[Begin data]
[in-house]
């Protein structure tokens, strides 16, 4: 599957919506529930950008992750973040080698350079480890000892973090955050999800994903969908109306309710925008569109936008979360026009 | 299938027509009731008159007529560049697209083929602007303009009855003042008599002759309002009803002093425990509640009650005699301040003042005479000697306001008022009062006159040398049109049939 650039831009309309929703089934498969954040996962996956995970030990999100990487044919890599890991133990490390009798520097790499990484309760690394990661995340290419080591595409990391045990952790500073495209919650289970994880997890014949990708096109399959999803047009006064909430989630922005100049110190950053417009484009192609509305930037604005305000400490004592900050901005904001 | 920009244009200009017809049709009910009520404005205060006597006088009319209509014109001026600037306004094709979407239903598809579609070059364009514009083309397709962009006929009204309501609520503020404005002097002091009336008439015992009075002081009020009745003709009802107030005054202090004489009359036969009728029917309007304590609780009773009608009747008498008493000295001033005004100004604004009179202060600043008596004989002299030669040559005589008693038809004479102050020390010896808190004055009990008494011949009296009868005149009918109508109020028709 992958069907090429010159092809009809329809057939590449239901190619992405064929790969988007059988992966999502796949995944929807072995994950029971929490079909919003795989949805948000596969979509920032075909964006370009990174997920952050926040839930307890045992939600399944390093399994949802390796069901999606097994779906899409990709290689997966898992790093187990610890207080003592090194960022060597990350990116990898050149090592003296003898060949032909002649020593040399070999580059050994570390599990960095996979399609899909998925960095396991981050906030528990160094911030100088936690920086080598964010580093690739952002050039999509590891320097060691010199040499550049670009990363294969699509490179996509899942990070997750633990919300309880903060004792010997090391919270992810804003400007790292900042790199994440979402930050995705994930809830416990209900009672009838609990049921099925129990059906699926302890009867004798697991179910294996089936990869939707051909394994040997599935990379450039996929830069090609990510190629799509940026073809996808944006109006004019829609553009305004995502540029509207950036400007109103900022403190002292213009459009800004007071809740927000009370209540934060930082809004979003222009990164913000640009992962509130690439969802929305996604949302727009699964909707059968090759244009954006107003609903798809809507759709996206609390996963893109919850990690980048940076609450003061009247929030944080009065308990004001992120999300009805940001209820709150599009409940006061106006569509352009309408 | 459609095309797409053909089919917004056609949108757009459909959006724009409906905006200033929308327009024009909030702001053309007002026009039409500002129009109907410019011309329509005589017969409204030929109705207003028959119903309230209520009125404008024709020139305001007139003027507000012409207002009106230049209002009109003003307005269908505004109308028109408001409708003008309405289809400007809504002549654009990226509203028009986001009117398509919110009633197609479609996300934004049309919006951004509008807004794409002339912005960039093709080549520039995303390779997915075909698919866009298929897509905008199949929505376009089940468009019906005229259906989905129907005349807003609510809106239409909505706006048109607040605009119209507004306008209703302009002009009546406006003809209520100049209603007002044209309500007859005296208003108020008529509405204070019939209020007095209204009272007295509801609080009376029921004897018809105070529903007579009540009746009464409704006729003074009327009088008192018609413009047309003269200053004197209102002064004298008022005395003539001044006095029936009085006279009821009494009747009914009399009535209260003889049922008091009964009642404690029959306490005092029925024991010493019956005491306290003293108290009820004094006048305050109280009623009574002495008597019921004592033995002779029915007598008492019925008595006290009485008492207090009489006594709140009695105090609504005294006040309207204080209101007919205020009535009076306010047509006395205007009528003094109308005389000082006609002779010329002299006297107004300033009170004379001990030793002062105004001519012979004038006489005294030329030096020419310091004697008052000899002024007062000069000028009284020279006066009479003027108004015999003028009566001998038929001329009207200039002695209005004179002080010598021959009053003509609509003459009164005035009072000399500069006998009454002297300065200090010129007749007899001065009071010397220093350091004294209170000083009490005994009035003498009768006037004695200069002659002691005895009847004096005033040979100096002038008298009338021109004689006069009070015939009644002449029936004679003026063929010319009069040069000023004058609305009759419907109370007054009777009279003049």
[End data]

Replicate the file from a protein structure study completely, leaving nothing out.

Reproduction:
[in-house]
């Protein structure tokens, strides 16, 4: 599957919506529930950008992750973040080698350079480890000892973090955050999800994903969908109306309710925008569109936008979360026009 | 299938027509009731008159007529560049697209083929602007303009009855003042008599002759309002009803002093425990509640009650005699301040003042005479000697306001008022009062006159040398049109049939 650039831009309309929703089934498969954040996962996956995970030990999100990487044919890599890991133990490390009798520097790499990484309760690394990661995340290419080591595409990391045990952790500073495209919650289970994880997890014949990708096109399959999803047009006064909430989630922005100049110190950053417009484009192609509305930037604005305000400490004592900050901005904001 | 920009244009200009017809049709009910009520404005205060006597006088009319209509014109001026600037306004094709979407239903598809579609070059364009514009083309397709962009006929009204309501609520503020404005002097002091009336008439015992009075002081009020009745003709009802107030005054202090004489009359036969009728029917309007304590609780009773009608009747008498008493000295001033005004100004604004009179202060600043008596004989002299030669040559005589008693038809004479102050020390010896808190004055009990008494011949009296009868005149009918109508109020028709 992958069907090429010159092809009809329809057939590449239901190619992405064929790969988007059988992966999502796949995944929807072995994950029971929490079909919003795989949805948000596969979509920032075909964006370009990174997920952050926040839930307890045992939600399944390093399994949802390796069901999606097994779906899409990709290689997966898992790093187990610890207080003592090194960022060597990350990116990898050149090592003296003898060949032909002649020593040399070999580059050994570390599990960095996979399609899909998925960095396991981050906030528990160094911030100088936690920086080598964010580093690739952002050039999509590891320097060691010199040499550049670009990363294969699509490179996509899942990070997750633990919300309880903060004792010997090391919270992810804003400007790292900042790199994440979402930050995705994930809830416990209900009672009838609990049921099925129990059906699926302890009867004798697991179910294996089936990869939707051909394994040997599935990379450039996929830069090609990510190629799509940026073809996808944006109006004019829609553009305004995502540029509207950036400007109103900022403190002292213009459009800004007071809740927000009370209540934060930082809004979003222009990164913000640009992962509130690439969802929305996604949302727009699964909707059968090759244009954006107003609903798809809507759709996206609390996963893109919850990690980048940076609450003061009247929030944080009065308990004001992120999300009805940001209820709150599009409940006061106006569509352009309408 | 459609095309797409053909089919917004056609949108757009459909959006724009409906905006200033929308327009024009909030702001053309007002026009039409500002129009109907410019011309329509005589017969409204030929109705207003028959119903309230209520009125404008024709020139305001007139003027507000012409207002009106230049209002009109003003307005269908505004109308028109408001409708003008309405289809400007809504002549654009990226509203028009986001009117398509919110009633197609479609996300934004049309919006951004509008807004794409002339912005960039093709080549520039995303390779997915075909698919866009298929897509905008199949929505376009089940468009019906005229259906989905129907005349807003609510809106239409909505706006048109607040605009119209507004306008209703302009002009009546406006003809209520100049209603007002044209309500007859005296208003108020008529509405204070019939209020007095209204009272007295509801609080009376029921004897018809105070529903007579009540009746009464409704006729003074009327009088008192018609413009047309003269200053004197209102002064004298008022005395003539001044006095029936009085006279009821009494009747009914009399009535209260003889049922008091009964009642404690029959306490005092029925024991010493019956005491306290003293108290009820004094006048305050109280009623009574002495008597019921004592033995002779029915007598008492019925008595006290009485008492207090009489006594709140009695105090609504005294006040309207204080209101007919205020009535009076306010047509006395205007009528003094109308005389000082006609002779010329002299006297107004300033009170004379001990030793002062105004001519012979004038006489005294030329030096020419310091004697008052000899002024007062000069000028009284020279006066009479003027108004015999003028009566001998038929001329009207200039002695209005004179002080010598021959009053003509609509003459009164005035009072000399500069006998009454002297300065200090010129007749007899001065009071010397220093350091004294209170000083009490005994009035003498009768006037004695200069002659002691005895009847004096005033040979100096002038008298009338021109004689006069009070015939009644002449029936004679003026063929010319009069040069000023004058609305009759419907109370007054009777009279003049």